[0024] The arrangement according to the invention is applicable to one-or multi-bit conversions. In multi-bit conversion, the quantization is carried out on several levels (e.g. block 120,174). Hereby, the output of one converter is formed by several bits at each conversion period.

[0025] Furthermore, the A/D converter may comprise sigma-delta converters of various orders in cascade instead of two second-order sigma-delta converters. For instance, the cascade may be formed by one second-order sigma-delta converter and one or two first-order sigma-delta converters. It is also possible to use a sigma-delta converter of a higher order. One or more sigma-delta converters may, in a cascade connection, perform multi-bit conversion instead of one-bit conversion.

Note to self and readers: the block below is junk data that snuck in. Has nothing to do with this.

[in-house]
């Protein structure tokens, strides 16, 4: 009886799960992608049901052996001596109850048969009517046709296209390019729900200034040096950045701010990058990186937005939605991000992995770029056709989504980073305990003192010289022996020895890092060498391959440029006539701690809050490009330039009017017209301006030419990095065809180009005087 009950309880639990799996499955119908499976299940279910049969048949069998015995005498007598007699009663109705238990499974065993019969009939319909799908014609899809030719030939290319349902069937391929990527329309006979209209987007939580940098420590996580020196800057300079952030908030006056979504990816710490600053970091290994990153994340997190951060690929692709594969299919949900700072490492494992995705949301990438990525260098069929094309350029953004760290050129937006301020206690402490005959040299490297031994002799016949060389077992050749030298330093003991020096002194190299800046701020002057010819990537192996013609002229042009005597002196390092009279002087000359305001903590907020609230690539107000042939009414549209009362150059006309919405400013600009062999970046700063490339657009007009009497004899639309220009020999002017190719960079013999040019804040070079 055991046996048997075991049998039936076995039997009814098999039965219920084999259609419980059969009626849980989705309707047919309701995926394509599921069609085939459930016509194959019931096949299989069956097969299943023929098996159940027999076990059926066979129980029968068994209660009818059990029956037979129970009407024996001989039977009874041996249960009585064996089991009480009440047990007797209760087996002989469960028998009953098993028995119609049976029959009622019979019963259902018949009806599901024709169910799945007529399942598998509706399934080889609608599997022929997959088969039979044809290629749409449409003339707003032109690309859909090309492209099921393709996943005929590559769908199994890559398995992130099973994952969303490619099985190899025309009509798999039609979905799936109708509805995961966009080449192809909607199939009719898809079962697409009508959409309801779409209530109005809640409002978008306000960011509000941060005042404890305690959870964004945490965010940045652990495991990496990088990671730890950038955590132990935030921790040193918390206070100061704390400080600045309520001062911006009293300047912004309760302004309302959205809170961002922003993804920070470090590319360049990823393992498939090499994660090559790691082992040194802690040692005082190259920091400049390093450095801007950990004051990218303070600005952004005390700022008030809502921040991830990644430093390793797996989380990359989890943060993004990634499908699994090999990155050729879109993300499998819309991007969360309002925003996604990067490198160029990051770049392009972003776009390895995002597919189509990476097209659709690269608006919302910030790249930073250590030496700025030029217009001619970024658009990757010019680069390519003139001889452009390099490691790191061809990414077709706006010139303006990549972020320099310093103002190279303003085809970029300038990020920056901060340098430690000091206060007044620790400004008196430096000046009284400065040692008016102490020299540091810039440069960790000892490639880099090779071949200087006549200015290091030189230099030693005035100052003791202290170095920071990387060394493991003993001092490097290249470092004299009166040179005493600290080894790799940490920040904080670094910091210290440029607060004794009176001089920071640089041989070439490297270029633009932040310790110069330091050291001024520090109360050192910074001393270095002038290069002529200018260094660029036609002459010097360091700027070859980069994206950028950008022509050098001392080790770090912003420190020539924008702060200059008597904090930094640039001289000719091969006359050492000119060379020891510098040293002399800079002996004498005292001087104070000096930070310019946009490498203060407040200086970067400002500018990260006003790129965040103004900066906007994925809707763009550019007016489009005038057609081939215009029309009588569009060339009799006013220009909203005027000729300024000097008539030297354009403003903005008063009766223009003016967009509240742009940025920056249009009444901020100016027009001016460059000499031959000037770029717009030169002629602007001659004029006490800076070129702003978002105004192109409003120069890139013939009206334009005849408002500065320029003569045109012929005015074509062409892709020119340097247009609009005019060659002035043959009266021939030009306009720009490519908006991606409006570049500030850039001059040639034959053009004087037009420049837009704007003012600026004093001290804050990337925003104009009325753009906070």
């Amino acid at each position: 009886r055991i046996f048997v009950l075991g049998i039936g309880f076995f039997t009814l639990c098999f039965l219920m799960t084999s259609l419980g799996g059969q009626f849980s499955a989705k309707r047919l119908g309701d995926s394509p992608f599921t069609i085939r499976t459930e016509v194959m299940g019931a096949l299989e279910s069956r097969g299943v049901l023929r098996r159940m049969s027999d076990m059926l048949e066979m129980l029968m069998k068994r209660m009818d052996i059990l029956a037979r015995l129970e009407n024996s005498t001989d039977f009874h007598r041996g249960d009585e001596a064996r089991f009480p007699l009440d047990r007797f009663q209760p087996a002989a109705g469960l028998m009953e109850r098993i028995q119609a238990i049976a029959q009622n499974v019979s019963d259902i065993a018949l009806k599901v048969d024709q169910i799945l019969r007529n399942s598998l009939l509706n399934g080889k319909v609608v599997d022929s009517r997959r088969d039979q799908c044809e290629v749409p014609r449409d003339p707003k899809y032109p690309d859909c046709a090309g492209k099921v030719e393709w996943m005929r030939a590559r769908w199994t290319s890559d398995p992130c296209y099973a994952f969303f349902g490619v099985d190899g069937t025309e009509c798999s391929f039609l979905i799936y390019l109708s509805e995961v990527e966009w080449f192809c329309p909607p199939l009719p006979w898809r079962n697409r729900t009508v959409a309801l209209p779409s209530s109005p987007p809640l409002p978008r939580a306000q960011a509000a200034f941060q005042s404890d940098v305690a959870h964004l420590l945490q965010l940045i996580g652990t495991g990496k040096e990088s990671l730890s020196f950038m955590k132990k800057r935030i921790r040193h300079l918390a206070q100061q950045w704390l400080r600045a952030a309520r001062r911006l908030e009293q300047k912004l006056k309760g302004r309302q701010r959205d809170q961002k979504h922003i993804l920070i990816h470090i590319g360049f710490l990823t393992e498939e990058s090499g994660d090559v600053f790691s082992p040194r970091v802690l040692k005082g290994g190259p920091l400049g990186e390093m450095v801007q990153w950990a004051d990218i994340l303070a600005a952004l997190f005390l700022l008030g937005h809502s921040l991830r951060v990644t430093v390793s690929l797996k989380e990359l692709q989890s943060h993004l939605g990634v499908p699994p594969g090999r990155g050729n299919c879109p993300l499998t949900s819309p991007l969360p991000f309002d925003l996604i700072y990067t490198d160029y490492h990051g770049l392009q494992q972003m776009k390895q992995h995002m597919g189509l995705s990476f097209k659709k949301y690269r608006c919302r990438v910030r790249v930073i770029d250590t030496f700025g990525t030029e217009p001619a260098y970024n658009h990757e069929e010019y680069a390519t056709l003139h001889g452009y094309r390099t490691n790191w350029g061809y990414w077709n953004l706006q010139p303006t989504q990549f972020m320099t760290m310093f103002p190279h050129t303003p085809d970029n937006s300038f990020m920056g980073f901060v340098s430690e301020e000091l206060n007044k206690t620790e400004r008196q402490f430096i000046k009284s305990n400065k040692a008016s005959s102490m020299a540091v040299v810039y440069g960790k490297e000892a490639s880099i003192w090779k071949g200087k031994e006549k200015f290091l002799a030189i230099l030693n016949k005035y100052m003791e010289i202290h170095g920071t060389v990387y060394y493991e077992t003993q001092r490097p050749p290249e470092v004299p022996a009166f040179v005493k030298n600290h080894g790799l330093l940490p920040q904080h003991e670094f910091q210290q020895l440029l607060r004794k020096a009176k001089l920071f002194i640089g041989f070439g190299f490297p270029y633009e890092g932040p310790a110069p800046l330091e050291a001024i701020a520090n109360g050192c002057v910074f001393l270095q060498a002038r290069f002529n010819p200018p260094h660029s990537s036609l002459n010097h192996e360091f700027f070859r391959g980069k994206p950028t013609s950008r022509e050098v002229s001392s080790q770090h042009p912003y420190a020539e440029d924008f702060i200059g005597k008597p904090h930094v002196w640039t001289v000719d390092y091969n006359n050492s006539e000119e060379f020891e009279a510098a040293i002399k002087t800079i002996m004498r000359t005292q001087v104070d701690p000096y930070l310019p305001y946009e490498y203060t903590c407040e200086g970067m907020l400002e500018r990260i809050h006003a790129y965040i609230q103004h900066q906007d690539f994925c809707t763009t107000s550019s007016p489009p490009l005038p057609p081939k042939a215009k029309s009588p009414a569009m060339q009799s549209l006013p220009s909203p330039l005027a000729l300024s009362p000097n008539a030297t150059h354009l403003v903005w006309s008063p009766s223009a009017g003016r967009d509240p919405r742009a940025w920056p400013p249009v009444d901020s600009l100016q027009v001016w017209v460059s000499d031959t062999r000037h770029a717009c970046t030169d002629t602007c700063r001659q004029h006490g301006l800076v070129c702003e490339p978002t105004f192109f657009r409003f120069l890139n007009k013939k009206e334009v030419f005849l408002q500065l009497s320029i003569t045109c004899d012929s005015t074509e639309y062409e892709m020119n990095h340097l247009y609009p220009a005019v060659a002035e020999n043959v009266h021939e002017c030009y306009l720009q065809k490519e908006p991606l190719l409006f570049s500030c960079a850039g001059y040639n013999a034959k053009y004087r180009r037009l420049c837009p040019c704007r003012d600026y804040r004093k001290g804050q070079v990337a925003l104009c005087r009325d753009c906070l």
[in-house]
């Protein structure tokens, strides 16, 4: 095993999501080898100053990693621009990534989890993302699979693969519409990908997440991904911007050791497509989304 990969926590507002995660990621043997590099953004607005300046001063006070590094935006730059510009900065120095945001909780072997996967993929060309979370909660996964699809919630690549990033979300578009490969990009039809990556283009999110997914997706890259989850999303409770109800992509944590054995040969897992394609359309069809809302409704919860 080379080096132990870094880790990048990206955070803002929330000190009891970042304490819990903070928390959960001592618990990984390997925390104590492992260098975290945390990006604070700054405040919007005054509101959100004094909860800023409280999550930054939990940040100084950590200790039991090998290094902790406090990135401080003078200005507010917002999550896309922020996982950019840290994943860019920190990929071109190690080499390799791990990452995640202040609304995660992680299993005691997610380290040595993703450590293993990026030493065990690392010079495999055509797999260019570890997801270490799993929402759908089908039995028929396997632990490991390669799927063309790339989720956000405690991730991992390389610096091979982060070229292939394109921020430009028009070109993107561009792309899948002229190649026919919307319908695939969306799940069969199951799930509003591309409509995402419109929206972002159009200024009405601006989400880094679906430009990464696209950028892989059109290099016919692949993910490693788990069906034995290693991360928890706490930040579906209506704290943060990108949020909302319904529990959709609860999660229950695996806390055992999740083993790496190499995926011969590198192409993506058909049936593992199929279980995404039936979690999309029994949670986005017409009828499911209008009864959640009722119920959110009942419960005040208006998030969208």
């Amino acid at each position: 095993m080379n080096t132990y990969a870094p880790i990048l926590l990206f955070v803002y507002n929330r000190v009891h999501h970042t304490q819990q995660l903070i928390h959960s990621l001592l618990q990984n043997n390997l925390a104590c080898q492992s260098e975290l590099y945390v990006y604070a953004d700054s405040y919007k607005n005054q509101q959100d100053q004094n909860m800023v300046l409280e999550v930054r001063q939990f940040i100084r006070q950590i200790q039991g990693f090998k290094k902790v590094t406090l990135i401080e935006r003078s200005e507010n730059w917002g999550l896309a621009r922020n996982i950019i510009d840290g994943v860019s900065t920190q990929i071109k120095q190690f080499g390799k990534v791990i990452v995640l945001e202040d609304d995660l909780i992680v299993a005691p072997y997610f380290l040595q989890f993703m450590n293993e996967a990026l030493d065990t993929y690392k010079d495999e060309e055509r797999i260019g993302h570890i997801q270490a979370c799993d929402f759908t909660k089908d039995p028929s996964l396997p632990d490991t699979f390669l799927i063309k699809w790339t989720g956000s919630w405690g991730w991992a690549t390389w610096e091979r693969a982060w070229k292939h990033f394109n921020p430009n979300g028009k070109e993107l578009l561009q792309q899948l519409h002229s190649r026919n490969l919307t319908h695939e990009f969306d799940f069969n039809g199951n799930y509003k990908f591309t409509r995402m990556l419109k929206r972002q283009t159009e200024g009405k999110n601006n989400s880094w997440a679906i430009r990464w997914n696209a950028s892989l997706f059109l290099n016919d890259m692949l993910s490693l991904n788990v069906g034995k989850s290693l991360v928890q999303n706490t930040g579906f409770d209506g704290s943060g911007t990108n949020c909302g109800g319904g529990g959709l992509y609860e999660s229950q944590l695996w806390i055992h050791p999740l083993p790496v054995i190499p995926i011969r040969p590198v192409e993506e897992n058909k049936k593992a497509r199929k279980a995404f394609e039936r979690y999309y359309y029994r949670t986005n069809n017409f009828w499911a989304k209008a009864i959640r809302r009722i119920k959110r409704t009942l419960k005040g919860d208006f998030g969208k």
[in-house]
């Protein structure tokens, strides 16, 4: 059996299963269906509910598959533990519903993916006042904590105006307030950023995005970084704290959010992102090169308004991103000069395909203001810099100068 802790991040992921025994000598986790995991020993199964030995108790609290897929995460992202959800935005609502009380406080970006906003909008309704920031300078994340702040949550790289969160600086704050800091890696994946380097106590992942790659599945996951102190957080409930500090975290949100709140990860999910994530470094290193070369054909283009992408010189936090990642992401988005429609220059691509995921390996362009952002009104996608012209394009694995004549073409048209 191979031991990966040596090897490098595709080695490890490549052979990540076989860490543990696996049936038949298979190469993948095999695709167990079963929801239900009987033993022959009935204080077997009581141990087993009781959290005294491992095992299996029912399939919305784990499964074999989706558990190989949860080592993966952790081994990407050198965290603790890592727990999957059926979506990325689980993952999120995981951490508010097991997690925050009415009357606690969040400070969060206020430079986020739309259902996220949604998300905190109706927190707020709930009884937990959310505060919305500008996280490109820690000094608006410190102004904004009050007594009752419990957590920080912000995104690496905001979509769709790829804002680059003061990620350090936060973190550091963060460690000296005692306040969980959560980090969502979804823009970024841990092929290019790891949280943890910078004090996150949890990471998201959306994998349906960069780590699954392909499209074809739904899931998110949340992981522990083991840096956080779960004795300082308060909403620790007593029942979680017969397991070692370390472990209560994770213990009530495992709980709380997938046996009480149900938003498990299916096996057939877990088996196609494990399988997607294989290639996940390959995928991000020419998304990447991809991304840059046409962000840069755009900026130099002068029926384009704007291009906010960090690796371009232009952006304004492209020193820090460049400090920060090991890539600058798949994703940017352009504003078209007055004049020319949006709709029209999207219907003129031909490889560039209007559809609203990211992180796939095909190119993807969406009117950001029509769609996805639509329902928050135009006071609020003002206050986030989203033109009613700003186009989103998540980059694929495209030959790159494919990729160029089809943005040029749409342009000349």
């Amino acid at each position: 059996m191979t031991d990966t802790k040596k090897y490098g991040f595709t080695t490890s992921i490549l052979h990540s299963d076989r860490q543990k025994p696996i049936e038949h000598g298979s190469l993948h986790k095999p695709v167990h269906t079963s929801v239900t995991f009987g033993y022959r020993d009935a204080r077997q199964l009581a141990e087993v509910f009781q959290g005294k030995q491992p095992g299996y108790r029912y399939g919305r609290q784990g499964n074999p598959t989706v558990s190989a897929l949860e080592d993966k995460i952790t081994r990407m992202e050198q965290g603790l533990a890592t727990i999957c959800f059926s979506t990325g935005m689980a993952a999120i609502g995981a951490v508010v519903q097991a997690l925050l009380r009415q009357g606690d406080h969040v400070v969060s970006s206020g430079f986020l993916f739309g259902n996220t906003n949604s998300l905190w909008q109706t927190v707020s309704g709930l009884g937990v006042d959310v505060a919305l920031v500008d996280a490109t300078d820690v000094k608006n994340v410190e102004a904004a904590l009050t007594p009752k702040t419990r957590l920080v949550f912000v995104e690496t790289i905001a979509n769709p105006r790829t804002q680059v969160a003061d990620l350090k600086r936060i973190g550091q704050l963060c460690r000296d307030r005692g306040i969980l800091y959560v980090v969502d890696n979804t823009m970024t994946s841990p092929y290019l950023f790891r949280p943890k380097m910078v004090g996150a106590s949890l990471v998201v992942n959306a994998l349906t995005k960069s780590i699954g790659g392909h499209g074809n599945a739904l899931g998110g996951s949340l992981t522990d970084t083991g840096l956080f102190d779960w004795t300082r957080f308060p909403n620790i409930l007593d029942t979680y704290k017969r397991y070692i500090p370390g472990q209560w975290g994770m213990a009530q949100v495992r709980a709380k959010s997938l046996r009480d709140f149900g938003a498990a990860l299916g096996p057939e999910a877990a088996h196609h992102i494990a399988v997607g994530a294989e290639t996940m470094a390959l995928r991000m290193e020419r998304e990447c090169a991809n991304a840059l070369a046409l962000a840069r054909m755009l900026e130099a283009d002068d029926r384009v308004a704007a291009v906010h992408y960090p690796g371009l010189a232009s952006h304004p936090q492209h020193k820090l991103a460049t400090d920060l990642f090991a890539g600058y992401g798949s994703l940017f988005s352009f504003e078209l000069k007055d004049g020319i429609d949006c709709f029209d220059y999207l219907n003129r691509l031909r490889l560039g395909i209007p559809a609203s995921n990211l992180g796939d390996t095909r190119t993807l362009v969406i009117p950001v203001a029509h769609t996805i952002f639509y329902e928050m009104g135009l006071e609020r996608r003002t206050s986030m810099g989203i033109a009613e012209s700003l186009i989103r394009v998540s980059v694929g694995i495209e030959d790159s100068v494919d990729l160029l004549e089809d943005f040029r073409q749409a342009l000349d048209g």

[0026] While the invention has been described with reference to the example according to the appended drawings, it is obvious that the invention is not limited thereto but may be modified in many ways within the inventive idea defined in the appended claims.